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The Buffalo Bills proved again Sunday they are one of the best teams in the league at letting victory slip out of their grasp.

A touchdown with 48 seconds left in the game gave the St. Louis Rams a 15-12 victory, an all-too-familiar ending for the Bills.

It was Buffalo’s fourth loss by seven or fewer points this season, and it gave coach Chan Gailey a three-year record of 4-8 in games decided by three or fewer points.

“We all know it’s sickening,” said Bills linebacker Kelvin Sheppard. “If you were at the game, you saw that. It’s disheartening.”

“That’s the feeling we’ve had too many times this year,” said tight end Scott Chandler. “It’s disappointing. I was just talking to Jairus [Byrd], and he felt like the defense should have closed it out. I felt like the offense should have closed it out. It’s great we’re wanting to take responsibility. But at some point you just got to get the job done.”

Bills defensive tackle Kyle Williams had to take a deep breath to contain his frustration in summing up his emotions.

“Nobody here, or on earth, gets more disappointed or is more disappointed than I am when things like this happen,” Williams said. “But that’s life in the NFL. There are close games. They’re all close for the most part. They’re all six-, seven-point games. A touchdown, or four or five plays here and there, make the difference in the game. And we are not consistent enough to win late in games.”

Make that just plain not good enough.

Here were some of the reasons the Bills fell to 5-8:

• Running back C.J. Spiller got the ball a mere eight times out of 58 offensive plays.

• The Bills called 41 pass plays and 17 runs. (They fell to 5-23 when quarterback Ryan Fitzpatrick throws 30 or more passes.)

• Rams quarterback Sam Bradford was better than Fitzpatrick in the fourth quarter.

• Running back Fred Jackson fumbled at the Rams’ 14 in the second quarter.

• The Bills got the ball at the Rams’ 49 late in the first half and managed just a field goal, thanks in part to some questionable clock management by Gailey.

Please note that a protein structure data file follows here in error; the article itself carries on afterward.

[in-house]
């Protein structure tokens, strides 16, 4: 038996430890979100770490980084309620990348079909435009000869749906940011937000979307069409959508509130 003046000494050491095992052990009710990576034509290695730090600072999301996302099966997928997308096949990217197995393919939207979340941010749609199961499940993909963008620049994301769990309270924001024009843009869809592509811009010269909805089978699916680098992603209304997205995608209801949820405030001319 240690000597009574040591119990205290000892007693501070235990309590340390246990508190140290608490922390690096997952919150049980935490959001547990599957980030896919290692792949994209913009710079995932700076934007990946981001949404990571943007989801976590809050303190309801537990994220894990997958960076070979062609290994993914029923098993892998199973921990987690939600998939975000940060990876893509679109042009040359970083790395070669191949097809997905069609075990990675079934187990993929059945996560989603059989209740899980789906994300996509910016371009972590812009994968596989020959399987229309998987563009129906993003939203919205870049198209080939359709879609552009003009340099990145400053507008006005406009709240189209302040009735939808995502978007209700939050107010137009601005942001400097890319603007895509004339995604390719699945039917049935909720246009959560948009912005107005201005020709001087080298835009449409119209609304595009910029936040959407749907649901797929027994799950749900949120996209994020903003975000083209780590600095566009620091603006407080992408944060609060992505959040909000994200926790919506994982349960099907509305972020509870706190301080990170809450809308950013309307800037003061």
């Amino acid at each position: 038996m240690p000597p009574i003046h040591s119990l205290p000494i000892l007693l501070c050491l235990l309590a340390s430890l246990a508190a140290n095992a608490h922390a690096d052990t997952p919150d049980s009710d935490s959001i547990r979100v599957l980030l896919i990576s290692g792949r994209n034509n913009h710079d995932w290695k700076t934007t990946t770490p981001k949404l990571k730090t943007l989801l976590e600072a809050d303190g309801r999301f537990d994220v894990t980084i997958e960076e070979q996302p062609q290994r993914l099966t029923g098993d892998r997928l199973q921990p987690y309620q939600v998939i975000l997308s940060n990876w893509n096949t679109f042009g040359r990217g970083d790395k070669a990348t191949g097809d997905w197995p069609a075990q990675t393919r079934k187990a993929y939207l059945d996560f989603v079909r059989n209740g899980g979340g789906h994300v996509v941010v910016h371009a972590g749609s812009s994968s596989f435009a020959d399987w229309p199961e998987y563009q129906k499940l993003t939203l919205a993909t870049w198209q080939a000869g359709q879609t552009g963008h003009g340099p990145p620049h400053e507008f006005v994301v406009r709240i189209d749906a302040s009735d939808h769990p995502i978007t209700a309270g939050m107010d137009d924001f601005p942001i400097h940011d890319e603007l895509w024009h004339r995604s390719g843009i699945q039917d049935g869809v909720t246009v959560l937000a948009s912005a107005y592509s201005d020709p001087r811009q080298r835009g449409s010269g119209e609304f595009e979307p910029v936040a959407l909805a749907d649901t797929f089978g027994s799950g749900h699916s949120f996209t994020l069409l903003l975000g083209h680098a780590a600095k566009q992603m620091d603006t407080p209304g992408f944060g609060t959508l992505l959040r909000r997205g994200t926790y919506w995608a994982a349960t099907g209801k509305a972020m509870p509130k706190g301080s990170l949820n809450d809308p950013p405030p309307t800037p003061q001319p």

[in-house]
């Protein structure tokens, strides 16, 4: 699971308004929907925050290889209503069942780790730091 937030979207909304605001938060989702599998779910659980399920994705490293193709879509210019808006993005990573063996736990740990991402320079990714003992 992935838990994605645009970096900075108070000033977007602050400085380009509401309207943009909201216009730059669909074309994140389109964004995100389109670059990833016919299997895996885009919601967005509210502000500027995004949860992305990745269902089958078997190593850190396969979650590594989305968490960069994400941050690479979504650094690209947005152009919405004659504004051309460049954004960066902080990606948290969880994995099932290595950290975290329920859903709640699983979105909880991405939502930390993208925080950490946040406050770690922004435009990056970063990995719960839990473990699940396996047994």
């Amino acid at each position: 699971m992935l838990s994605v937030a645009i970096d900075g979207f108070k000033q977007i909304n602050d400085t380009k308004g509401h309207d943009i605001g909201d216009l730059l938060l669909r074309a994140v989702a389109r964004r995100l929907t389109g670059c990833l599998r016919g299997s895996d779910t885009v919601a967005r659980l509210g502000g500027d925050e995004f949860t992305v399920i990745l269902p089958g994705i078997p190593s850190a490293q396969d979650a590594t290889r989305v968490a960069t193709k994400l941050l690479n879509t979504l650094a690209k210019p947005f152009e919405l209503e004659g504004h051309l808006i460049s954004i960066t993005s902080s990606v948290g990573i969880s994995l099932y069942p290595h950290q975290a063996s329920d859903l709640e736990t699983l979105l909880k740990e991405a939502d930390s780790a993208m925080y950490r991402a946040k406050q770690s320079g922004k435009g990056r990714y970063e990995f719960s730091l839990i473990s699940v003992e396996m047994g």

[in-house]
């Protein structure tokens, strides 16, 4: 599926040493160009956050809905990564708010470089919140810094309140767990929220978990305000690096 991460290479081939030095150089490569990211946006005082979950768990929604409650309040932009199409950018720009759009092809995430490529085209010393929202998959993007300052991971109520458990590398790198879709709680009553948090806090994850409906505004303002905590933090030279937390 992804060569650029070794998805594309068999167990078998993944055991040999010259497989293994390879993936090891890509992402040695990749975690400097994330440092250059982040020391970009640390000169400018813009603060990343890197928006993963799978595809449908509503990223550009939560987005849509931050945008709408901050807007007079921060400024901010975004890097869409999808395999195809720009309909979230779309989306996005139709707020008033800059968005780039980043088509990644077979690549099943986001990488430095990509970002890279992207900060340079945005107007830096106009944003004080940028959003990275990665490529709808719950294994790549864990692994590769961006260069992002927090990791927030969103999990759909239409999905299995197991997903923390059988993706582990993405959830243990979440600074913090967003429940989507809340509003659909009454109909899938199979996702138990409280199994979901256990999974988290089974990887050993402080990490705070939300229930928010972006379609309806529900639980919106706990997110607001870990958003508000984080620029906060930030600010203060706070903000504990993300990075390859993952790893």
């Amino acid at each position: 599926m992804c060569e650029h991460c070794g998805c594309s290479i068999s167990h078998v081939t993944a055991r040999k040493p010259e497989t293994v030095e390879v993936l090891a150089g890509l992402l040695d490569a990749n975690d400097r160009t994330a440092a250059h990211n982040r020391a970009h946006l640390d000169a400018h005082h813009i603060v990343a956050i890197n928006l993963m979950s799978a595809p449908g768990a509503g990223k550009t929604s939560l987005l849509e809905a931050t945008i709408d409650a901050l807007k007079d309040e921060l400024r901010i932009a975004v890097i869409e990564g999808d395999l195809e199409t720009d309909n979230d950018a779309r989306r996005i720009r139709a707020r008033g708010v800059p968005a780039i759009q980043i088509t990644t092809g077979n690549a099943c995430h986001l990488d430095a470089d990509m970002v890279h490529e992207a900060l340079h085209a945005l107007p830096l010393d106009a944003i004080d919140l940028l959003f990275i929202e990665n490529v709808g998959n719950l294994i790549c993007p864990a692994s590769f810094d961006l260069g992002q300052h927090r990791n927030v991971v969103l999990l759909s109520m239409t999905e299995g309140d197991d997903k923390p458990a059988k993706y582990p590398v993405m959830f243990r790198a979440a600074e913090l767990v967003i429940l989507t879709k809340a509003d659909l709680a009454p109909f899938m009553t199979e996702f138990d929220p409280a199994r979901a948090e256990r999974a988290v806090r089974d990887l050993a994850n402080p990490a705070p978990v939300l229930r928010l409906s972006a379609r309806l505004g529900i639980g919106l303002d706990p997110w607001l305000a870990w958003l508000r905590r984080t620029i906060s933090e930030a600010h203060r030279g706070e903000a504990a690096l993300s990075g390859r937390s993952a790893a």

• They got the ball at their own 49 after a Rams punt went for 0 yards but didn’t convert it into points.

• Trying to milk a five-point lead, the offense went four and out, three and out and three and out on three fourth-quarter possessions.

• The defense, which was mostly excellent, allowed the Rams to convert a fourth-down play and three third-down plays on their 84-yard drive to the winning score.

Gailey defended his use of his running backs.

“We were trying to run the football, and when it was Fred’s turn, it was Fred’s turn to be in there,” the coach said. “Trying to keep them both fresh.”

Nevertheless, the Bills’ best player touched the ball just once in the fourth quarter.

The Rams handcuffed the Bills’ offense with a flurry of blitzes — at least a dozen on pass plays. Four of the Rams’ five sacks came on blitzes against a Bills’ offensive line that was missing two starters.

The Bills could not make them pay, getting only one pass completion of more than 10 yards against the blitz (that was a 23-yard pass to Chandler in the first quarter).

“Obviously they wanted to stop the run,” Chandler said. “They blitzed close to 40 percent of the time coming in anyways, so they probably ramped that up a little bit. You can’t say they didn’t do a good job.”

“They definitely brought a lot of stuff … stuff off the edges,” said center David Snow, who filled in for injured Eric Wood. “They were just trying to create a lot of pressure.”

The Bills penetrated to the Rams’ 34 on their first drive of the fourth quarter. Gailey at first sent out Rian Lindell to try what he thought was a 50-yard field goal. When the coach realized it was 52 yards, he opted to punt rather than go for it on fourth and 7.

On the next Bills possession, Stevie Johnson dropped an open slant pass at the Bills’ 40 on a third-down play.

“It’s a play we ran in practice and I made it in practice,” Johnson said. “But in the game I didn’t make it so, it’s one of the plays we’ve got to make. I put all the blame on myself on that play. That could have given us the first down and who knows for the rest of that drive.”

The Bills’ defense held Rams back Steven Jackson to 64 yards and 3.4 yards a carry. Bradford was 19 of 39 for 209 yards and a passer rating of just 62.9. (Fitzpatrick was 25 of 33 for 247 yards with a rating of 93.9.)

But on the Rams’ final drive, Bradford hit five key pass plays, the last a 13-yard strike on a post pattern to Brandon Gibson.

“It initially started with [Austin Pettis] coming across the middle, and the safeties played low [closer to the line],” Bradford said. “Gibby got behind them and made a great catch in the end zone.”

Bills rookie Ron Brooks had the coverage on that play and on a 15-yard completion two plays before.

“In the back end I feel like the plays they made that led down to the touchdown drive and the touchdown was on me,” Brooks said. “So I take that personal. I don’t like to be caught on, and I definitely don’t like to be scored on, especially to lose the game in that way.”

The Bills’ astronomically long shot to make the playoffs was not extinguished with the defeat. Buffalo plays Seattle in Toronto next week.